Teachers and other adults in school are well placed to observe any physical, emotional or behavioural signs which indicate that a child may be suffering significant harm. The relationships between staff, pupils, parents and the public which foster respect, confidence and trust can lead to disclosures of abuse, and/or school staff being alerted to concerns.
A child: As in the Children Act of 1989 and 2004, a child is anyone who has not yet reached his/her 18th birthday or in the case of disabled children 25 years.
Harm means ill-treatment or impairment of health and development, including, for example, impairment suffered from seeing or hearing the ill-treatment of another;
Development means physical, intellectual, emotional, social or behavioural development;
Health includes physical and mental health; IHS Safeguarding in Education/AA/2017 Page 9
Ill-treatment includes sexual abuse and other forms of ill-treatment which are not physical.
Abuse and Neglect are forms of maltreatment. Somebody may abuse or neglect a child by inflicting harm or failing to act to prevent harm. Children may be abused in a family or in an institutional or community setting; by those known to them, or, more rarely, by a stranger. They may be abused by an adult or adults or another child or children.
Physical Abuse may involve the hitting, shaking, throwing, poisoning, burning or scalding, drowning, suffocating, or otherwise causing physical harm to a child.
Physical harm may also be caused when a parent or carer fabricates the symptoms of, or deliberately induces illness in a child.
Sexual Abuse involves forcing or enticing a child or young person to take part in sexual activities, not necessarily a high level of violence, whether or not the child is aware of what is happening. These activities may involve physical contact, including penetrative (e.g. rape or oral sex) or non-penetrative acts such as masturbation, kissing, rubbing and touching outside of clothing. They may include non-contact activities, such as involving children looking at or in the production of, sexual images, watching sexual activities, or encouraging children to behave in sexually inappropriate ways or grooming a child in preparation for abuse (including via the internet). Sexual abuse is not solely perpetrated by adult males. Women can also commit acts of sexual abuse, as can other children.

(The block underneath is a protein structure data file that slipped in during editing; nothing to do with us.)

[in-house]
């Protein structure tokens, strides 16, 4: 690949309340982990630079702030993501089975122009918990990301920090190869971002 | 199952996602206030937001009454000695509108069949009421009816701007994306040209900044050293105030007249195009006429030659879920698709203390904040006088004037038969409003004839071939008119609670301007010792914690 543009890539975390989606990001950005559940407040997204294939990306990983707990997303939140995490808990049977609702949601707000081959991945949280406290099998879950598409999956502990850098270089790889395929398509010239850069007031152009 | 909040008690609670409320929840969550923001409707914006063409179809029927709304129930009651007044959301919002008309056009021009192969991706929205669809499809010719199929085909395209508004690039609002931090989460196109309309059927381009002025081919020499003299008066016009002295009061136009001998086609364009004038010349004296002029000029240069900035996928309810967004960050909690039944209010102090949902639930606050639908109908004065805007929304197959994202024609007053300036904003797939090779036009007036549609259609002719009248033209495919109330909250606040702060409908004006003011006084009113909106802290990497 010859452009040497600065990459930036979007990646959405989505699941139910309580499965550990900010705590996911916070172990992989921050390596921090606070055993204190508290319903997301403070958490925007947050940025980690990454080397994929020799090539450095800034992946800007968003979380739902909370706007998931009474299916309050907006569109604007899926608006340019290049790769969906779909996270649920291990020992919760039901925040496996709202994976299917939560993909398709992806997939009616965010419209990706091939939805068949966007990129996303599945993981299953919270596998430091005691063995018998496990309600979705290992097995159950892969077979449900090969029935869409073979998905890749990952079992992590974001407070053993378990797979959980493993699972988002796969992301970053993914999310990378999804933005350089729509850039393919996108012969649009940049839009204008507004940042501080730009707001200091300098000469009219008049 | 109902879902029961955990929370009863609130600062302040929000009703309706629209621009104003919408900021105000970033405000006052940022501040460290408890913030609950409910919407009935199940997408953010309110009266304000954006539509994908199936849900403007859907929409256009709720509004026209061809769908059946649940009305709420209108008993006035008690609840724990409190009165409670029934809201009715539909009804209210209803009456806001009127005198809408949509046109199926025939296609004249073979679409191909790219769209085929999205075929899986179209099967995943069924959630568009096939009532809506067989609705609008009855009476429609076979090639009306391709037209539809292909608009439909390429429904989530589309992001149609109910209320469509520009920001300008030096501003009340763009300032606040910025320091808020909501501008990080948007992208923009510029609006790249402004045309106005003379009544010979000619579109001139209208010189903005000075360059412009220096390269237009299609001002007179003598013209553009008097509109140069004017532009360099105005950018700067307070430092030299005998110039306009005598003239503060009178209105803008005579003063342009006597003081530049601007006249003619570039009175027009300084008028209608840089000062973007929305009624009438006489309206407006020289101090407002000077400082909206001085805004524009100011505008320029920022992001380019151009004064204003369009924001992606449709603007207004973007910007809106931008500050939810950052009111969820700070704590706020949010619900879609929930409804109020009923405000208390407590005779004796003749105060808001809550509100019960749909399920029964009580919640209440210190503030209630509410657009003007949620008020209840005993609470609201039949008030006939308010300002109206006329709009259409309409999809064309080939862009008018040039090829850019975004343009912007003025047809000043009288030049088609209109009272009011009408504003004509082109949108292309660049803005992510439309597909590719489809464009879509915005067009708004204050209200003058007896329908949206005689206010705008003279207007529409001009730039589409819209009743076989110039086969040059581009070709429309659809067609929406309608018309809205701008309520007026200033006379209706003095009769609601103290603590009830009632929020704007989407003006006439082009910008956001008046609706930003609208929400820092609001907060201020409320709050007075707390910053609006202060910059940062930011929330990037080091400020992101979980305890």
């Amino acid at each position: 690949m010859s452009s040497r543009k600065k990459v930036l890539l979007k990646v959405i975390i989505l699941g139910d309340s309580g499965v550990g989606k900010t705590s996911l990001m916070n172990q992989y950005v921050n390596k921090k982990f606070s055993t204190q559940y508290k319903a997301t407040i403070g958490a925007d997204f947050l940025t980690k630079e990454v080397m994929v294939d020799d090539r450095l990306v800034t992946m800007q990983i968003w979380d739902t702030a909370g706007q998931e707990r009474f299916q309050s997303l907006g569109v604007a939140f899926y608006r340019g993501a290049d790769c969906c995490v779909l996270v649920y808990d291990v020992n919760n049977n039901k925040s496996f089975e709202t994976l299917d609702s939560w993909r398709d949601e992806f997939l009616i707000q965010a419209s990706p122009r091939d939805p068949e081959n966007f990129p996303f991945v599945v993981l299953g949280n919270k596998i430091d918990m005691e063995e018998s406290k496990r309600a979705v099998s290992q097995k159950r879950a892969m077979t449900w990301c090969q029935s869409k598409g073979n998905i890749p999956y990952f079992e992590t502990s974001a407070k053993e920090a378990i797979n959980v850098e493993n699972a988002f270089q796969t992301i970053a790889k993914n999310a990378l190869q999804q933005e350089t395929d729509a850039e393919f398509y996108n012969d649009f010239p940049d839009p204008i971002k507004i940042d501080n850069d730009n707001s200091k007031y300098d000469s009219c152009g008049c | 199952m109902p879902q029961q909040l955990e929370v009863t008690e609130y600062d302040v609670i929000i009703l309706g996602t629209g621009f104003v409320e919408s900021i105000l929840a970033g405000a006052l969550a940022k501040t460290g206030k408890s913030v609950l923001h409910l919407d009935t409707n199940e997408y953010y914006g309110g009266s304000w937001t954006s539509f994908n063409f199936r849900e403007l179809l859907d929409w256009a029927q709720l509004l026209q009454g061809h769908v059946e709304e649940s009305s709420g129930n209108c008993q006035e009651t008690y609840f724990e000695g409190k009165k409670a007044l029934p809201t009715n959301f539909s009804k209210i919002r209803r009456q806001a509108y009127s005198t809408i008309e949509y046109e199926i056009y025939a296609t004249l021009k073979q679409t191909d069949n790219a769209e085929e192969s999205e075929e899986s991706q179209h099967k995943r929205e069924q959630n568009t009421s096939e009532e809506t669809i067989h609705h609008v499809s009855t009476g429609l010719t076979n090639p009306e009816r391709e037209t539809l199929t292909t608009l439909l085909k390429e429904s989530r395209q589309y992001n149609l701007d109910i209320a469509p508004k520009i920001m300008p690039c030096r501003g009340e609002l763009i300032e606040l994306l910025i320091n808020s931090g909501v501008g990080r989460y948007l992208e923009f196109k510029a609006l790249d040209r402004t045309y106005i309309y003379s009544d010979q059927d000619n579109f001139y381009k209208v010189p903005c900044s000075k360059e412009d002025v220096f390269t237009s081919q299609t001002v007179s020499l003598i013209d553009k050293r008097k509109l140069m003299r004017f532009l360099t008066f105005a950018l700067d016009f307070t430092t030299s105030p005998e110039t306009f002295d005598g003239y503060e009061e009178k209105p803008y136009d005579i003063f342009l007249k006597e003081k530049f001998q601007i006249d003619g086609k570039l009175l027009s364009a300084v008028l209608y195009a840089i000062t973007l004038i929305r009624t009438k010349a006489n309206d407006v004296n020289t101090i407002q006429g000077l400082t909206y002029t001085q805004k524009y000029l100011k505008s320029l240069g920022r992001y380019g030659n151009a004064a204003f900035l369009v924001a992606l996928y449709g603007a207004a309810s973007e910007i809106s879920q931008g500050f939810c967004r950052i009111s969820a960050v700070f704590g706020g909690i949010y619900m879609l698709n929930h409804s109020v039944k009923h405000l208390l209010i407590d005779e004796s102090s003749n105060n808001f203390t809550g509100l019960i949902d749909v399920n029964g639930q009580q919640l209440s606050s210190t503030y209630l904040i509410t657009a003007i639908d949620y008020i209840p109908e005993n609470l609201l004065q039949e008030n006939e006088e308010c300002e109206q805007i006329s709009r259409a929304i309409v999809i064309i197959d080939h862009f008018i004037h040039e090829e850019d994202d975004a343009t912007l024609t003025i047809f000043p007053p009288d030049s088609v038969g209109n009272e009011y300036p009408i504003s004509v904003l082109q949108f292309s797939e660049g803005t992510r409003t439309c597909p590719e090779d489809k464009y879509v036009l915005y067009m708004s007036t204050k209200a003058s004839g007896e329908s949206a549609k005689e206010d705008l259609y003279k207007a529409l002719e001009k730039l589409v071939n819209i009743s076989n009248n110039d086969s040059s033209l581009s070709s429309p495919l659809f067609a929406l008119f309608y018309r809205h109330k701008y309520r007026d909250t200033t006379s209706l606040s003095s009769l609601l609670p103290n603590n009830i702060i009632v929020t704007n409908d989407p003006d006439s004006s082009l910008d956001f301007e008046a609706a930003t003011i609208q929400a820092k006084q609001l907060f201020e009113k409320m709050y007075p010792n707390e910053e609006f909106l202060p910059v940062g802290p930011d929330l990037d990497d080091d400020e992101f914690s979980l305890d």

Emotional Abuse is the persistent emotional ill treatment of a child such as to cause severe and persistent adverse effects on the child’s emotional development. It may involve:
- Conveying to children that they are worthless or unloved, inadequate, or valued only insofar as they meet the needs of another person.
- Not giving the child opportunities to express their views, deliberately silencing them or ‘making fun’ of what they say or how they communicate
- Age or developmentally inappropriate expectations being imposed on children.
- These may include interactions that are beyond the child’s developmental capability, as well as overprotection and limitation of exploration and learning, or preventing the child participating in normal social interaction.